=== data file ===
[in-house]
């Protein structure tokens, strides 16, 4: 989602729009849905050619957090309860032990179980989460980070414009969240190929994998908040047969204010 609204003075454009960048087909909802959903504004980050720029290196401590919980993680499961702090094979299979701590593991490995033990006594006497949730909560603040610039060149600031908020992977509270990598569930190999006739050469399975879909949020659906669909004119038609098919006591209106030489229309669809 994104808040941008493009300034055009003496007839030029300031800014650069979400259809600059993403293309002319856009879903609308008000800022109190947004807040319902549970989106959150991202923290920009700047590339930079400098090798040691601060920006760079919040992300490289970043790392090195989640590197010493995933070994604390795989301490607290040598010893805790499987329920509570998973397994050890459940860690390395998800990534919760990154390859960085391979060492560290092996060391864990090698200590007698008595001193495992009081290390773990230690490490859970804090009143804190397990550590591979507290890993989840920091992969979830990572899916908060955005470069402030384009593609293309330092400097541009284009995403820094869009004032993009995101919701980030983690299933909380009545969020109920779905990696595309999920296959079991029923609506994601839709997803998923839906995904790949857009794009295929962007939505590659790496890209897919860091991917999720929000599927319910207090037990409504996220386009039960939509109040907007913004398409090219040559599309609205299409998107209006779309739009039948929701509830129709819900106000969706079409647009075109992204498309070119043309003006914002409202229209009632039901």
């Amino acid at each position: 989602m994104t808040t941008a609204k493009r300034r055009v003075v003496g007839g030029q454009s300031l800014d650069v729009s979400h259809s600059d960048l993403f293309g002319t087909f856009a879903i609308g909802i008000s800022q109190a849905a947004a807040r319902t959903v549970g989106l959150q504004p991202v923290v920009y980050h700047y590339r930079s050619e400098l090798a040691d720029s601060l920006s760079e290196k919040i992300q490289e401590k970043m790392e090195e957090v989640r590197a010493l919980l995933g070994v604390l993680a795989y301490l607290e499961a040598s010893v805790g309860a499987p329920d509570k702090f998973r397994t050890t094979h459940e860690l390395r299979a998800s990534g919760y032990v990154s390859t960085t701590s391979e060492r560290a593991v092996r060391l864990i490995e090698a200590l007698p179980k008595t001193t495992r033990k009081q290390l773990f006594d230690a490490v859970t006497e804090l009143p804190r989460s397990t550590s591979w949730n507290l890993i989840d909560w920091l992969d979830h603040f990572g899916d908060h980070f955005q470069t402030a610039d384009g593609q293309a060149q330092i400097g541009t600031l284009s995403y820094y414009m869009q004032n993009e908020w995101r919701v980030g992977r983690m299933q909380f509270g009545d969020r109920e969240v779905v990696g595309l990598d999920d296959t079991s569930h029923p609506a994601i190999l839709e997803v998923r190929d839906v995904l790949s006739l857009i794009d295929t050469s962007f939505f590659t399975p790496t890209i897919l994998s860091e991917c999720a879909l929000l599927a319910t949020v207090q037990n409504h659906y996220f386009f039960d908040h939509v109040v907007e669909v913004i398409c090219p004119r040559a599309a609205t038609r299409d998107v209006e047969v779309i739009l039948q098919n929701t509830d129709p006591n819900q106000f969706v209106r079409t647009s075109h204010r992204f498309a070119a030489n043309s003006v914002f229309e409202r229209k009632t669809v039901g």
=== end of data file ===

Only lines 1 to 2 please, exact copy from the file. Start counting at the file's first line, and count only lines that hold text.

[in-house]
């Protein structure tokens, strides 16, 4: 989602729009849905050619957090309860032990179980989460980070414009969240190929994998908040047969204010 609204003075454009960048087909909802959903504004980050720029290196401590919980993680499961702090094979299979701590593991490995033990006594006497949730909560603040610039060149600031908020992977509270990598569930190999006739050469399975879909949020659906669909004119038609098919006591209106030489229309669809 994104808040941008493009300034055009003496007839030029300031800014650069979400259809600059993403293309002319856009879903609308008000800022109190947004807040319902549970989106959150991202923290920009700047590339930079400098090798040691601060920006760079919040992300490289970043790392090195989640590197010493995933070994604390795989301490607290040598010893805790499987329920509570998973397994050890459940860690390395998800990534919760990154390859960085391979060492560290092996060391864990090698200590007698008595001193495992009081290390773990230690490490859970804090009143804190397990550590591979507290890993989840920091992969979830990572899916908060955005470069402030384009593609293309330092400097541009284009995403820094869009004032993009995101919701980030983690299933909380009545969020109920779905990696595309999920296959079991029923609506994601839709997803998923839906995904790949857009794009295929962007939505590659790496890209897919860091991917999720929000599927319910207090037990409504996220386009039960939509109040907007913004398409090219040559599309609205299409998107209006779309739009039948929701509830129709819900106000969706079409647009075109992204498309070119043309003006914002409202229209009632039901």